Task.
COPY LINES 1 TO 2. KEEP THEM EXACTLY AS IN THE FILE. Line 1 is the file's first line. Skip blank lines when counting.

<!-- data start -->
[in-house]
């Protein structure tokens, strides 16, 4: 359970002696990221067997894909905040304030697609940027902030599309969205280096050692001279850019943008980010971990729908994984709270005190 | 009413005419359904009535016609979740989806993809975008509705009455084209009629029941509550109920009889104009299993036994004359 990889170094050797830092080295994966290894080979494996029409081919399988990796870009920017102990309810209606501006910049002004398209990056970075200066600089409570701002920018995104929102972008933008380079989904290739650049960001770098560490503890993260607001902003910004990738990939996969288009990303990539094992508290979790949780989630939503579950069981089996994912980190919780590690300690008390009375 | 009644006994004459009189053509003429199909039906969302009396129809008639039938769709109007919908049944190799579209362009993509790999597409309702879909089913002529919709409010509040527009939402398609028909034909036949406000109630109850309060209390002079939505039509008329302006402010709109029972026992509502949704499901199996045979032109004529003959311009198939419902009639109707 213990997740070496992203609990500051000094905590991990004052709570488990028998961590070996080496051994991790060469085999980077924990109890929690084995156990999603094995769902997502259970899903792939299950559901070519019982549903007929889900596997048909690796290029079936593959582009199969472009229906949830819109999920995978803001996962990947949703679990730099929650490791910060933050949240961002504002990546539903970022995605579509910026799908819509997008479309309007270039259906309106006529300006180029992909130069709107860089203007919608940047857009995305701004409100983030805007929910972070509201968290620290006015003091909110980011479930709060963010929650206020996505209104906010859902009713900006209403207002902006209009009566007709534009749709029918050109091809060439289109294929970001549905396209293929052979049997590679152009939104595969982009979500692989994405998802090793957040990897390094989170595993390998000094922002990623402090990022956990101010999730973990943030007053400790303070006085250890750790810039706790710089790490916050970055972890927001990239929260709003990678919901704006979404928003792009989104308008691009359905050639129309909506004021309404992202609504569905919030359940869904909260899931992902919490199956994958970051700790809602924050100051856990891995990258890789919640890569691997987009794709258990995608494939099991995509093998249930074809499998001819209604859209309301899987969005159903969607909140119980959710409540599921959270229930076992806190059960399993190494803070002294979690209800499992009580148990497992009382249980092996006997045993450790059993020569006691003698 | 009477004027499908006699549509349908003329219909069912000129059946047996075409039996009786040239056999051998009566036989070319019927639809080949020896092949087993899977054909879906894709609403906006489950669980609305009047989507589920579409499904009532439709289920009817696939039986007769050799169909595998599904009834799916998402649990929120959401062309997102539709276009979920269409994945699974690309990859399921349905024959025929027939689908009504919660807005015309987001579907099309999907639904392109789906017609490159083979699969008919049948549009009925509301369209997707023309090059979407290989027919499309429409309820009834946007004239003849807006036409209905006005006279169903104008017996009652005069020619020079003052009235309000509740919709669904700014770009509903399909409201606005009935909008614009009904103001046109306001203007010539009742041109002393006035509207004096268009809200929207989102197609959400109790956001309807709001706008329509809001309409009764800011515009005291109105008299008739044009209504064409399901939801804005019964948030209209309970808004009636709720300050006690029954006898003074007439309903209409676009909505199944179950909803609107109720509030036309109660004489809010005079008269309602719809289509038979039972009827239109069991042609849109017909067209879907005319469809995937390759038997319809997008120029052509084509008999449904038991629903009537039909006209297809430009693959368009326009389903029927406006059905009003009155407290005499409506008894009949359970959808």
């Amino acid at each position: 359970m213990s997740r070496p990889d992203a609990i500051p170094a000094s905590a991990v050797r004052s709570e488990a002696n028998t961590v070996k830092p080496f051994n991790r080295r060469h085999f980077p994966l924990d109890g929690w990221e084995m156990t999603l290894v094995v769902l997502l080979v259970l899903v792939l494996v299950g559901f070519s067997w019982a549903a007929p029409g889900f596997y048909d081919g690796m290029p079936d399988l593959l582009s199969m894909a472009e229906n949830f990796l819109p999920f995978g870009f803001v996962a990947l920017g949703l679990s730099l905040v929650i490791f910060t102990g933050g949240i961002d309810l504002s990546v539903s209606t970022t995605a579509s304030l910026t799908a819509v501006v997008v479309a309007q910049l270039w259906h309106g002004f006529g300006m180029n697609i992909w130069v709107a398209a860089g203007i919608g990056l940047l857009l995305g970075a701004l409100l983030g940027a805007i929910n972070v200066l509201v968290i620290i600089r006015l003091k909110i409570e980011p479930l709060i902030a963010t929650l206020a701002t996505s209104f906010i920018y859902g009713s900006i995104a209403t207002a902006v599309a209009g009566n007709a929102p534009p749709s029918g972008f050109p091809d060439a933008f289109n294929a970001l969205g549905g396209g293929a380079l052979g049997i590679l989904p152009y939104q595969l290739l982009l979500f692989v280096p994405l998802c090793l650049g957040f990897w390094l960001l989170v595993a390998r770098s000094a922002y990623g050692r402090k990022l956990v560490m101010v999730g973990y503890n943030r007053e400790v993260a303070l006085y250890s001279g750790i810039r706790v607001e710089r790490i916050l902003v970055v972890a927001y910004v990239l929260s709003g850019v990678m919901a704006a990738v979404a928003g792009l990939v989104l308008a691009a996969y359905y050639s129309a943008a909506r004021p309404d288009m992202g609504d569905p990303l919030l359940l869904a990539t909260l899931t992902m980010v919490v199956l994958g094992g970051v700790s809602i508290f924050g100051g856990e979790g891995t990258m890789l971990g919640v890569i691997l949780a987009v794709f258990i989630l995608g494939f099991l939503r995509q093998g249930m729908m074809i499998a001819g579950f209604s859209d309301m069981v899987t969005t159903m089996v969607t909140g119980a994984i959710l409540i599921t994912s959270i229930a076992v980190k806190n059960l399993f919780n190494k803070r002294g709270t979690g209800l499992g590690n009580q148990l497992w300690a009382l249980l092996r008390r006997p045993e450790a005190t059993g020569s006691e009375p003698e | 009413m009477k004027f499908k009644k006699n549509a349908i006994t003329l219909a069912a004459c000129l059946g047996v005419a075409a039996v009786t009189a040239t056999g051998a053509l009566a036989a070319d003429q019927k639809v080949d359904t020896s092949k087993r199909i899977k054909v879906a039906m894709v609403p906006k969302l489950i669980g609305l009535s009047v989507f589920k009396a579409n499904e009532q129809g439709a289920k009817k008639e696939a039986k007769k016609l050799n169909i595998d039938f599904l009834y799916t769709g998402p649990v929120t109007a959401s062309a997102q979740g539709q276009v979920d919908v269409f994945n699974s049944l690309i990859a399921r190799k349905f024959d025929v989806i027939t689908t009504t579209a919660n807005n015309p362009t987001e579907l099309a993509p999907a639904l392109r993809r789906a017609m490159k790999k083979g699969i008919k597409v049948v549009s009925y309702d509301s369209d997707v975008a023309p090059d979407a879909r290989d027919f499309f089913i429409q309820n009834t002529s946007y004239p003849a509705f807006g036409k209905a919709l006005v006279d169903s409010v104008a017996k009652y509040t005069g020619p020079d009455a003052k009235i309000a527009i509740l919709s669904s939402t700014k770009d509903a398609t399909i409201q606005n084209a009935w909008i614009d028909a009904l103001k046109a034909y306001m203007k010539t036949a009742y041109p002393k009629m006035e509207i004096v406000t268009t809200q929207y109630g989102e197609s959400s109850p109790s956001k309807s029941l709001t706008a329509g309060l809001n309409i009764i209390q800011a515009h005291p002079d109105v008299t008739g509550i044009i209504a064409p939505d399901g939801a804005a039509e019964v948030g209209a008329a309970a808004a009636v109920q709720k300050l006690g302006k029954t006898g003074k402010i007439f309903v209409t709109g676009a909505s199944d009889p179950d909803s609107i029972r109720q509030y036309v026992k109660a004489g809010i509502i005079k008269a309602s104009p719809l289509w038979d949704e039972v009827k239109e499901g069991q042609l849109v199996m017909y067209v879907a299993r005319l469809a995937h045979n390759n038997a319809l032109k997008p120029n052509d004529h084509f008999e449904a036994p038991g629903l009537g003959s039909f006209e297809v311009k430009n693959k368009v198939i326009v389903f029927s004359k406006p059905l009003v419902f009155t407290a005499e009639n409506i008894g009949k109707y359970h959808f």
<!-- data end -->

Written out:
[in-house]
């Protein structure tokens, strides 16, 4: 359970002696990221067997894909905040304030697609940027902030599309969205280096050692001279850019943008980010971990729908994984709270005190 | 009413005419359904009535016609979740989806993809975008509705009455084209009629029941509550109920009889104009299993036994004359 990889170094050797830092080295994966290894080979494996029409081919399988990796870009920017102990309810209606501006910049002004398209990056970075200066600089409570701002920018995104929102972008933008380079989904290739650049960001770098560490503890993260607001902003910004990738990939996969288009990303990539094992508290979790949780989630939503579950069981089996994912980190919780590690300690008390009375 | 009644006994004459009189053509003429199909039906969302009396129809008639039938769709109007919908049944190799579209362009993509790999597409309702879909089913002529919709409010509040527009939402398609028909034909036949406000109630109850309060209390002079939505039509008329302006402010709109029972026992509502949704499901199996045979032109004529003959311009198939419902009639109707 213990997740070496992203609990500051000094905590991990004052709570488990028998961590070996080496051994991790060469085999980077924990109890929690084995156990999603094995769902997502259970899903792939299950559901070519019982549903007929889900596997048909690796290029079936593959582009199969472009229906949830819109999920995978803001996962990947949703679990730099929650490791910060933050949240961002504002990546539903970022995605579509910026799908819509997008479309309007270039259906309106006529300006180029992909130069709107860089203007919608940047857009995305701004409100983030805007929910972070509201968290620290006015003091909110980011479930709060963010929650206020996505209104906010859902009713900006209403207002902006209009009566007709534009749709029918050109091809060439289109294929970001549905396209293929052979049997590679152009939104595969982009979500692989994405998802090793957040990897390094989170595993390998000094922002990623402090990022956990101010999730973990943030007053400790303070006085250890750790810039706790710089790490916050970055972890927001990239929260709003990678919901704006979404928003792009989104308008691009359905050639129309909506004021309404992202609504569905919030359940869904909260899931992902919490199956994958970051700790809602924050100051856990891995990258890789919640890569691997987009794709258990995608494939099991995509093998249930074809499998001819209604859209309301899987969005159903969607909140119980959710409540599921959270229930076992806190059960399993190494803070002294979690209800499992009580148990497992009382249980092996006997045993450790059993020569006691003698 | 009477004027499908006699549509349908003329219909069912000129059946047996075409039996009786040239056999051998009566036989070319019927639809080949020896092949087993899977054909879906894709609403906006489950669980609305009047989507589920579409499904009532439709289920009817696939039986007769050799169909595998599904009834799916998402649990929120959401062309997102539709276009979920269409994945699974690309990859399921349905024959025929027939689908009504919660807005015309987001579907099309999907639904392109789906017609490159083979699969008919049948549009009925509301369209997707023309090059979407290989027919499309429409309820009834946007004239003849807006036409209905006005006279169903104008017996009652005069020619020079003052009235309000509740919709669904700014770009509903399909409201606005009935909008614009009904103001046109306001203007010539009742041109002393006035509207004096268009809200929207989102197609959400109790956001309807709001706008329509809001309409009764800011515009005291109105008299008739044009209504064409399901939801804005019964948030209209309970808004009636709720300050006690029954006898003074007439309903209409676009909505199944179950909803609107109720509030036309109660004489809010005079008269309602719809289509038979039972009827239109069991042609849109017909067209879907005319469809995937390759038997319809997008120029052509084509008999449904038991629903009537039909006209297809430009693959368009326009389903029927406006059905009003009155407290005499409506008894009949359970959808």